"Deep Dive" (The Permanent Press), by Chris Knopf
Sam Acquillo's past lives as a professional boxer, negligent husband and corporate engineer have long been in his rearview mirror. He now spends his days working as a carpenter, sailing on Peconic Bay and playing with his dog Eddie Van Halen in a modest cottage on Long Island's Oak Point.
What he aspires to, above all, is a little peace of mind, but readers of Chris Knopf's first eight novels in the Acquillo series know that what Sam usually finds is trouble.
In the latest book in the series, "Deep Dive," it comes in a phone call from Burton Lewis, one of the billionaires who inhabit the Hamptons section of the island. As a rule, Sam is more comfortable with fishermen, shopkeepers and bartenders, but he and Lewis have become friends.
Lewis, it turns out, was being courted by a fundraiser for the Loventeers, a charity that provides aid to poor people around the globe. But their meeting ended with the fundraiser crashing through a second-floor window with Burton's Patek Philippe wristwatch clutched in his hand. There were no eyewitnesses, but the watch and scratches on Lewis' arm are enough for the police to charge Burton with murder.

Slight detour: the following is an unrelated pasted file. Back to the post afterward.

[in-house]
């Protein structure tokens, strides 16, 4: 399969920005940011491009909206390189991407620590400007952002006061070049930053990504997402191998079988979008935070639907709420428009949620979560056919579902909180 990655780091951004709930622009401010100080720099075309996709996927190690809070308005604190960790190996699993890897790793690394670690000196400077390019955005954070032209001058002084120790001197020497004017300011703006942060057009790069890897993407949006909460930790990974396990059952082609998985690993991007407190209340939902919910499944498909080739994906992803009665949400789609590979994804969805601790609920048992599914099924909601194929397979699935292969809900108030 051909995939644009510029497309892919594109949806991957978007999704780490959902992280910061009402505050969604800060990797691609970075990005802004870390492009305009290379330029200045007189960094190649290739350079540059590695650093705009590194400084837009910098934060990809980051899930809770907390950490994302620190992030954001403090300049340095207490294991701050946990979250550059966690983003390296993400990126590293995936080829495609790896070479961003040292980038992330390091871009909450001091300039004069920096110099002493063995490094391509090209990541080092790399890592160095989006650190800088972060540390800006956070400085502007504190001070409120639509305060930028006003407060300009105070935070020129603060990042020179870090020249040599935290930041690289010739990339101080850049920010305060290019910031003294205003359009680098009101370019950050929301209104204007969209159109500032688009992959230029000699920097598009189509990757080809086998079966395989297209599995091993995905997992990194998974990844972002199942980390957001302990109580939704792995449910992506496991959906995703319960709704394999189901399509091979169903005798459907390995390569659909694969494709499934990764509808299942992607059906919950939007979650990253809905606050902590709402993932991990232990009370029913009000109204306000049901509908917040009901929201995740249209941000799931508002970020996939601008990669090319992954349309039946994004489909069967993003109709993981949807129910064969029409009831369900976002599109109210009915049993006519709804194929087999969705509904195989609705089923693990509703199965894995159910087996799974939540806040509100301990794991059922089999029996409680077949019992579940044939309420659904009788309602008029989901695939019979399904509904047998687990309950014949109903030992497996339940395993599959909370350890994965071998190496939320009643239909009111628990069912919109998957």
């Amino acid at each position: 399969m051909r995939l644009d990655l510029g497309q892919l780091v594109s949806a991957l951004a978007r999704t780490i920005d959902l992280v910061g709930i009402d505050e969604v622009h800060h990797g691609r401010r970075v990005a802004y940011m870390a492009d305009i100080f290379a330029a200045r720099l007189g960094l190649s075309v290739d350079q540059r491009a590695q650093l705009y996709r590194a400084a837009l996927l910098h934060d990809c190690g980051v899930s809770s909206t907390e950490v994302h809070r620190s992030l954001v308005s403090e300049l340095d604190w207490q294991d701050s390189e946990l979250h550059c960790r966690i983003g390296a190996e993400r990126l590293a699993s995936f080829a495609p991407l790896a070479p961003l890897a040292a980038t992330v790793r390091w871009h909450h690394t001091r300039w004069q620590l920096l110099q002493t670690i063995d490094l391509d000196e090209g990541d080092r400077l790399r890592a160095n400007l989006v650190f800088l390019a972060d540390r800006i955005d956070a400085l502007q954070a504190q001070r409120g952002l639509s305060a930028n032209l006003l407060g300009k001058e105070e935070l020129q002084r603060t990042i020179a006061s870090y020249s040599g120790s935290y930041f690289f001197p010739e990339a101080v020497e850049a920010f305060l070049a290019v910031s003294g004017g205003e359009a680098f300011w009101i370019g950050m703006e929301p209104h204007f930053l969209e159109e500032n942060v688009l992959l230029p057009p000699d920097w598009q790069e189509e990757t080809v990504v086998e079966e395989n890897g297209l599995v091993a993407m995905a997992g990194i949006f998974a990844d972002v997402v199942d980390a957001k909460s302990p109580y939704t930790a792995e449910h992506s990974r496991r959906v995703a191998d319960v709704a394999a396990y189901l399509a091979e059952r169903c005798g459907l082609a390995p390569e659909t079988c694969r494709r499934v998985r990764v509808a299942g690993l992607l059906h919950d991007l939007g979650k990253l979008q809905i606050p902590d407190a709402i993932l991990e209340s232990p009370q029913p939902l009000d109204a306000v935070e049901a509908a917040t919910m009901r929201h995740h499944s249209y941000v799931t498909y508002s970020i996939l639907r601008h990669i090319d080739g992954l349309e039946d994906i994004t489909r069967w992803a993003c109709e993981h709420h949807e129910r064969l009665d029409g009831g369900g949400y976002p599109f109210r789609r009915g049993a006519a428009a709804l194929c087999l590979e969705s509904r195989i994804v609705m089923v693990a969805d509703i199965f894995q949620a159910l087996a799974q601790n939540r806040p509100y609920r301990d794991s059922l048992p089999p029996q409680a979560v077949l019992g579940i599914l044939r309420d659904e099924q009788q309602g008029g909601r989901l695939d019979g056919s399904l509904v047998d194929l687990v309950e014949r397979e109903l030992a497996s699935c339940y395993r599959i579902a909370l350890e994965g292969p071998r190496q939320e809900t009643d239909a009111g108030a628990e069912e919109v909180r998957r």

Sam and his lawyer pal Jackie Swaitkowski set out to clear him, but they have little to go on until an attorney for the charity and his menacing "personal assistant" threaten harm to Sam and everyone he loves unless he backs off.
Realizing that the charity isn't what it seems, Sam rummages through its business, breaking into its headquarters in London, working undercover at a facility where it is assisting Hurricane Maria victims in Puerto Rico, stealing files and getting into a confrontation that leaves one man dead.
The tale is suspenseful, the pace is fast, the characters are well drawn and Knopf's prose goes down so easily the novel isn't so much read as inhaled.
In the end, Sam and Swaitkowski expose a series of unspeakable crimes. As Sam puts it in a moment of reflection, "the rich can achieve a level of depravity and hate both invisible and incomprehensible to the rest of us."